By Jacquie Goetz Bluethmann
Strong writing skills are essential — for SAT essays, college applications, college essays, the job world, and beyond — and the only way to develop those skills is to practice. But simply telling your teen to write more is unlikely to be effective. Instead, try gearing writing activities to your teen's specific interests.
If your child is into journalism, for example, he can get writing and reporting experience (and maybe earn some spending money) by working with your local Patch. If she's into poetry or songwriting, give her a notebook for her summer creations.
If your teen likes movies, sports, or the great outdoors, anything and everything is fodder for a personal blog (check out these free templates on blogger or wordpress). Or your child can write her autobiography. Using blurb.com or lulu.com, she can publish her finished work — photos and all.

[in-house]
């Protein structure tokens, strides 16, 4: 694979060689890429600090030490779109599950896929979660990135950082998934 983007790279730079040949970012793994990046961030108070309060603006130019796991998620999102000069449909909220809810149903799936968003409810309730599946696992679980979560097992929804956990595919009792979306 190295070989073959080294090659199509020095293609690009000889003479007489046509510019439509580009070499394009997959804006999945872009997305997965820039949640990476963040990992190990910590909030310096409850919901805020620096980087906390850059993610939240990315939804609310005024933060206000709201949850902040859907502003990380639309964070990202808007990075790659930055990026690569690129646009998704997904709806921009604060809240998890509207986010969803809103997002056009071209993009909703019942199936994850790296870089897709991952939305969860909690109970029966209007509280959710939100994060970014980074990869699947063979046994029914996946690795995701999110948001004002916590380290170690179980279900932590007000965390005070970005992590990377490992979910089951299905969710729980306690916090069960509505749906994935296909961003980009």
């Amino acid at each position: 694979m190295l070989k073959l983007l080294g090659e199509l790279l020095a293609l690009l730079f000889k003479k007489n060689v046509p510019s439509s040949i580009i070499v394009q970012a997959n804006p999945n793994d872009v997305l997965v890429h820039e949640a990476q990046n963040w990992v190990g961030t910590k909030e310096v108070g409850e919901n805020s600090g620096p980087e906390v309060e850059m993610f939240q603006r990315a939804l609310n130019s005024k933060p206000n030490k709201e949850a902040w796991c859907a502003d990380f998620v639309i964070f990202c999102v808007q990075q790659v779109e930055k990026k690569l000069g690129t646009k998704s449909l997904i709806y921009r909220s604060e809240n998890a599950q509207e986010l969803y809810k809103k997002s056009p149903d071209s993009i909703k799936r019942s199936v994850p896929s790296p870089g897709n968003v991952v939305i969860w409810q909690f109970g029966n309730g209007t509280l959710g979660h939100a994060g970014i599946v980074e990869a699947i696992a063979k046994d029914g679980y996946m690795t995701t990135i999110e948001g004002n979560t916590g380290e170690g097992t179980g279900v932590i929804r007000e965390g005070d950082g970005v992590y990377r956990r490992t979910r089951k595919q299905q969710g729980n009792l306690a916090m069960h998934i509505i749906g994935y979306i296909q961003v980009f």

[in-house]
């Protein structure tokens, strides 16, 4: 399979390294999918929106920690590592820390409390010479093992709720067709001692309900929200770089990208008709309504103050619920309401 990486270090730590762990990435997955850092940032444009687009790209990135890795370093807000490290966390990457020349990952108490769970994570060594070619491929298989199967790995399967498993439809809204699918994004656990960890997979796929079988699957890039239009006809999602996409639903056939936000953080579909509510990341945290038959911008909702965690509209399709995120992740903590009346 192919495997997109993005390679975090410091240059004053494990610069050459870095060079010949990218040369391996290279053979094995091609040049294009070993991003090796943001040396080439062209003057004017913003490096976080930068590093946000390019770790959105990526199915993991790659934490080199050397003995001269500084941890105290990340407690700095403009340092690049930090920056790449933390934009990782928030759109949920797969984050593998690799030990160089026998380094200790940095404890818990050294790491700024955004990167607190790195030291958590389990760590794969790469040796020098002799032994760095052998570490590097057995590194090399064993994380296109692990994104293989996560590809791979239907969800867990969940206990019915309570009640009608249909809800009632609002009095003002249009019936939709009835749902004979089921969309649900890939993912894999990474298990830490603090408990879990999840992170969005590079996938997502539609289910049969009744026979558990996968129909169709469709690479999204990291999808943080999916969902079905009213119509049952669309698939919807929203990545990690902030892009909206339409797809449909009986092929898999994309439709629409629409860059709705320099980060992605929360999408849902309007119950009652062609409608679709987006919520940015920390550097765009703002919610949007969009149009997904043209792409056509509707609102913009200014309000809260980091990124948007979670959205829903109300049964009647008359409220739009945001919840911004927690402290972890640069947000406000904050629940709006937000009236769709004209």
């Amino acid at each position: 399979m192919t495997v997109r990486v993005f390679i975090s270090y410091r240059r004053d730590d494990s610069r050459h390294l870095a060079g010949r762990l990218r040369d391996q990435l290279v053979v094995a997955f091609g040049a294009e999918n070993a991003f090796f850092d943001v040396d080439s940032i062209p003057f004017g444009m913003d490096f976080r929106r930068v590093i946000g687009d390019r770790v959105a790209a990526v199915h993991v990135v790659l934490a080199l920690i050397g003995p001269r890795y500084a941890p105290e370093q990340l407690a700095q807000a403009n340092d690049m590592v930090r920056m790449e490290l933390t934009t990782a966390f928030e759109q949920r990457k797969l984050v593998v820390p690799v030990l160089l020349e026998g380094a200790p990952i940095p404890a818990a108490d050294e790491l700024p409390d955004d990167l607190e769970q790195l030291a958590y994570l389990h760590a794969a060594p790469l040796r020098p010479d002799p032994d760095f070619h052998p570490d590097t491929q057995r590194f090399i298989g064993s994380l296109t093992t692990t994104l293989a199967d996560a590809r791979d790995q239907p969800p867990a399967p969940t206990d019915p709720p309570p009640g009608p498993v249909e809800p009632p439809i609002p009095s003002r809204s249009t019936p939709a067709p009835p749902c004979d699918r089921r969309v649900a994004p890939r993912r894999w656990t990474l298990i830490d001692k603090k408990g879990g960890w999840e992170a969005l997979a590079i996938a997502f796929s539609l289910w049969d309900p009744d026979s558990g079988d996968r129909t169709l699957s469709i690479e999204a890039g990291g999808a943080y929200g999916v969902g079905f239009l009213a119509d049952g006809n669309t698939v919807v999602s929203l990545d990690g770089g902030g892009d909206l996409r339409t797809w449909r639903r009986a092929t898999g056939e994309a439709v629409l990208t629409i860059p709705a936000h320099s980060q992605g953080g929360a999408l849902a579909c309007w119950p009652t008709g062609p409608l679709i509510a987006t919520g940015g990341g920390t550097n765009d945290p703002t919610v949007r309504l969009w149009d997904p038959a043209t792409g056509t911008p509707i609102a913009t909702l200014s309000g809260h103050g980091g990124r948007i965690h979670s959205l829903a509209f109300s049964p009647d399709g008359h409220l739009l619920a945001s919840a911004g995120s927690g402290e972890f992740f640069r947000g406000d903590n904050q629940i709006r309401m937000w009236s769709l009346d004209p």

Your teen may be more motivated to write if it involves a competition — and a cash prize. You’ll find cool contests at Teen Ink. Teens looking for feedback on their writing can submit a sample to Tutor.com, which gives real-time feedback from an expert. Many libraries have a subscription to the site, which your teen can access with her library card.
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